Who The Hell Was Whedon’s Justice League For?

Who The Hell Was Whedon’s Justice League For?

There’ve been so many superhero movies that have come out since 1998 that nearly every one of them has someone go to their defence. Think of whatever’s considered the worst MCU movie, or the worst movie in the X-Men or Spider-Man franchises, and you can probably name someone who would tell you that those entries are better than most would have you believe. It’s a bit of a harder ask with DC movies, and one in particular, given that its entire existence could be scientifically classified as radioactive.

Justice League released on November 17, 2017, and is…kinda complicated. Directed by Joss Whedon after original director Zack Snyder exited the film following the death of his daughter, the film is impossible to talk about without talking about how it entered the world. Things weren’t in its favour when its direct predecessor, 2016’s Batman v Superman, got raked across the coals for weeks following its release. By that point, Snyder was already filming League (initially planned as a two-parter), while Warner Bros. was no longer secure in its decision to make Snyder its Guy to spearhead what it hoped would be a full decade of films for the DC Extended Universe. Executive producer Geoff Johns providing rewriters to the original script done by Chris Terrio, much to the latter’s irritation, only served to add fire onto a troubled production. Once Snyder stepped back during post-production and Whedon took over to direct reshoots and provide his own rewrites…well, you know the rest of the story from there.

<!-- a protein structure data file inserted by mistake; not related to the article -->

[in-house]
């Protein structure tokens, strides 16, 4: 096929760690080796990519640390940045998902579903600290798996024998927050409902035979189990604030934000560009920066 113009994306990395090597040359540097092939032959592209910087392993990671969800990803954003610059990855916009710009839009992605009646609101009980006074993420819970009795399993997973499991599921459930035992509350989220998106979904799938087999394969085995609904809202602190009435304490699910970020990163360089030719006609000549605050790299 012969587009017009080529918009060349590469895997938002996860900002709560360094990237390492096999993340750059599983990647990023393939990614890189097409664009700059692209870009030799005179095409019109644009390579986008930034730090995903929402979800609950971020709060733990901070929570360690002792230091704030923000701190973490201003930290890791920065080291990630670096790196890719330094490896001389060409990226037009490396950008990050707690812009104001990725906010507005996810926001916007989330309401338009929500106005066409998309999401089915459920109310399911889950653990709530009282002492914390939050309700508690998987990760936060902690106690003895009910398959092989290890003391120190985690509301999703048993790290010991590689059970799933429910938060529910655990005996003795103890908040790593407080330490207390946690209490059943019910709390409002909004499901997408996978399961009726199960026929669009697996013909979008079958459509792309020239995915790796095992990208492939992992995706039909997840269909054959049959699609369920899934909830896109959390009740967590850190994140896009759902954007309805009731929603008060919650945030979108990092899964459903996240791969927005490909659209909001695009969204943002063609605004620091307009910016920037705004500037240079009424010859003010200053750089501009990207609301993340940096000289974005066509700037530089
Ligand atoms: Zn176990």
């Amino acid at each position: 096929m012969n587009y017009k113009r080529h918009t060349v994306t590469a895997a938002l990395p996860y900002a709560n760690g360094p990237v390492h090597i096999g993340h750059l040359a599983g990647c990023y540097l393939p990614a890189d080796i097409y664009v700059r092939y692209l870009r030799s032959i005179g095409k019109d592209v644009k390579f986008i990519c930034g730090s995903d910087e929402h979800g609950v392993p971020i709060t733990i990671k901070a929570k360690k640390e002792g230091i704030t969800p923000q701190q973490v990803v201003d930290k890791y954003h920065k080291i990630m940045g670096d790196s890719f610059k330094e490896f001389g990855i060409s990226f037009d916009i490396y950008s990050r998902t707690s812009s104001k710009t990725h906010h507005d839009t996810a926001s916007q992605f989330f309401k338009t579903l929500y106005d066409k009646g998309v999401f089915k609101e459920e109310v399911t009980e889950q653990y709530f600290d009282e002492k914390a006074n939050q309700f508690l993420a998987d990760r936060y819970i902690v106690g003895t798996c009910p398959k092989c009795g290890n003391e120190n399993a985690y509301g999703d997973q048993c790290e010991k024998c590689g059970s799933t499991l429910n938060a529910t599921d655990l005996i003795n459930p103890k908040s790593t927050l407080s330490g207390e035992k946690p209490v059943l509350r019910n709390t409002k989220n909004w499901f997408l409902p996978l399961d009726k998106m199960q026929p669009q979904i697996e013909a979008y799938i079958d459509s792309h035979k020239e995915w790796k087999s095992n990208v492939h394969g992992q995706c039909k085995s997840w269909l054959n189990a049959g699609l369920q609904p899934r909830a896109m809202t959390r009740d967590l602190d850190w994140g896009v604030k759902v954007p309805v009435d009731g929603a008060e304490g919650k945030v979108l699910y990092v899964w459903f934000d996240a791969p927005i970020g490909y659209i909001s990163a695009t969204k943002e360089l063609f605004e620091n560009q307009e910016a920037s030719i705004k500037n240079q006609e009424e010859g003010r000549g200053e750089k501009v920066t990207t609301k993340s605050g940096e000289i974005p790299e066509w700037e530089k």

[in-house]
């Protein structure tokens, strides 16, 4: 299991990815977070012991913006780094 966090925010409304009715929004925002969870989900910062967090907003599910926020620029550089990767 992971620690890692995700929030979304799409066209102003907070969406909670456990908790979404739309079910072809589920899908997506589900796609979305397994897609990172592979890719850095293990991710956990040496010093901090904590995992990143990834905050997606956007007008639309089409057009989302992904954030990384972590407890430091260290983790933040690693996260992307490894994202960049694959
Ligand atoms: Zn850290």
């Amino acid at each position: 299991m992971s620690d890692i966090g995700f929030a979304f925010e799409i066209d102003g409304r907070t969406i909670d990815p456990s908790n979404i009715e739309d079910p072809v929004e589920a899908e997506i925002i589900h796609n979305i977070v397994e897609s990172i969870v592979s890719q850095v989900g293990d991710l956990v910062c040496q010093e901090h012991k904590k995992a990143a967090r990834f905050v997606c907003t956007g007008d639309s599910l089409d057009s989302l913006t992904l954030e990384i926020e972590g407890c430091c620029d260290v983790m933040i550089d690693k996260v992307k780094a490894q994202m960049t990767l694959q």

Image: Warner Bros./DC Comics

The thing about Justice League 2017 is that its root issue stems from its existence feeling like an act of obligation more than anything else. A decade ago, Marvel was the only franchise was that was doing cinematic universes even remotely well, and other studios were all too eager to follow suit, none moreso than WB. Hiring Whedon back then felt like a move that was, at its most cynical, a low key admission that the studio wanted to copy its direct competitor’s homework and just change some of the names. The Avengers had a plot-important Rubik’s Cube? Justice League 2017 will have three of them. Avengers ended with a tease of a greater cosmic conflict on the horizon? Justice League 2017 will do that and hype up a ground level team of baddies, that sort of thing. While those specific details may have already been baked into the plot Snyder’s version of Justice League in some fashion, his 2021 director’s cut has enough going on to make you forget that.